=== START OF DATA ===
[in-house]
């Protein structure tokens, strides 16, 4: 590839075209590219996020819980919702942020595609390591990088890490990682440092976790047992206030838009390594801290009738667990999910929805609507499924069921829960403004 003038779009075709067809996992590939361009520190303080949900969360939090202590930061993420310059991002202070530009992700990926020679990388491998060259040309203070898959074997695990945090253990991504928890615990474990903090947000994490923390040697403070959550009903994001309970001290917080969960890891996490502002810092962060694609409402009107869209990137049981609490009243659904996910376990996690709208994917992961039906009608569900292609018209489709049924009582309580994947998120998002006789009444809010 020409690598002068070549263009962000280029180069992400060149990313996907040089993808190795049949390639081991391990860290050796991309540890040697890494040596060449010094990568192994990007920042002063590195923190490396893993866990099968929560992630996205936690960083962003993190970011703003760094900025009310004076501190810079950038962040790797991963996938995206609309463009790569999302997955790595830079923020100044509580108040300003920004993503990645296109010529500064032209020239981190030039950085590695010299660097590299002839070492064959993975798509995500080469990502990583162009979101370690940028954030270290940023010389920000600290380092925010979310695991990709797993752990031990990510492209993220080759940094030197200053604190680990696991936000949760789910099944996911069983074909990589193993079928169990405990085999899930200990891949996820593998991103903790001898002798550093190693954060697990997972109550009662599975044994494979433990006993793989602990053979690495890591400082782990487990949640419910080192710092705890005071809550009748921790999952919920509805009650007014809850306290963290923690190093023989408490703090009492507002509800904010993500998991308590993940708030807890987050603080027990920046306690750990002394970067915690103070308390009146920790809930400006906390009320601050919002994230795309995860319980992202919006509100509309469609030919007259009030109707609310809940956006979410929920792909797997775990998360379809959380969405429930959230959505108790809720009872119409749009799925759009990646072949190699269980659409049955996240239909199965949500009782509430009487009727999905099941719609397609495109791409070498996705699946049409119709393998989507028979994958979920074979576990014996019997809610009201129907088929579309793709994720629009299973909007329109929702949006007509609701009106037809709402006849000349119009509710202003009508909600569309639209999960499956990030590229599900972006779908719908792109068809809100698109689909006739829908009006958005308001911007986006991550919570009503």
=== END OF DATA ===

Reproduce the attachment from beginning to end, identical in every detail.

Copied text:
[in-house]
């Protein structure tokens, strides 16, 4: 590839075209590219996020819980919702942020595609390591990088890490990682440092976790047992206030838009390594801290009738667990999910929805609507499924069921829960403004 003038779009075709067809996992590939361009520190303080949900969360939090202590930061993420310059991002202070530009992700990926020679990388491998060259040309203070898959074997695990945090253990991504928890615990474990903090947000994490923390040697403070959550009903994001309970001290917080969960890891996490502002810092962060694609409402009107869209990137049981609490009243659904996910376990996690709208994917992961039906009608569900292609018209489709049924009582309580994947998120998002006789009444809010 020409690598002068070549263009962000280029180069992400060149990313996907040089993808190795049949390639081991391990860290050796991309540890040697890494040596060449010094990568192994990007920042002063590195923190490396893993866990099968929560992630996205936690960083962003993190970011703003760094900025009310004076501190810079950038962040790797991963996938995206609309463009790569999302997955790595830079923020100044509580108040300003920004993503990645296109010529500064032209020239981190030039950085590695010299660097590299002839070492064959993975798509995500080469990502990583162009979101370690940028954030270290940023010389920000600290380092925010979310695991990709797993752990031990990510492209993220080759940094030197200053604190680990696991936000949760789910099944996911069983074909990589193993079928169990405990085999899930200990891949996820593998991103903790001898002798550093190693954060697990997972109550009662599975044994494979433990006993793989602990053979690495890591400082782990487990949640419910080192710092705890005071809550009748921790999952919920509805009650007014809850306290963290923690190093023989408490703090009492507002509800904010993500998991308590993940708030807890987050603080027990920046306690750990002394970067915690103070308390009146920790809930400006906390009320601050919002994230795309995860319980992202919006509100509309469609030919007259009030109707609310809940956006979410929920792909797997775990998360379809959380969405429930959230959505108790809720009872119409749009799925759009990646072949190699269980659409049955996240239909199965949500009782509430009487009727999905099941719609397609495109791409070498996705699946049409119709393998989507028979994958979920074979576990014996019997809610009201129907088929579309793709994720629009299973909007329109929702949006007509609701009106037809709402006849000349119009509710202003009508909600569309639209999960499956990030590229599900972006779908719908792109068809809100698109689909006739829908009006958005308001911007986006991550919570009503």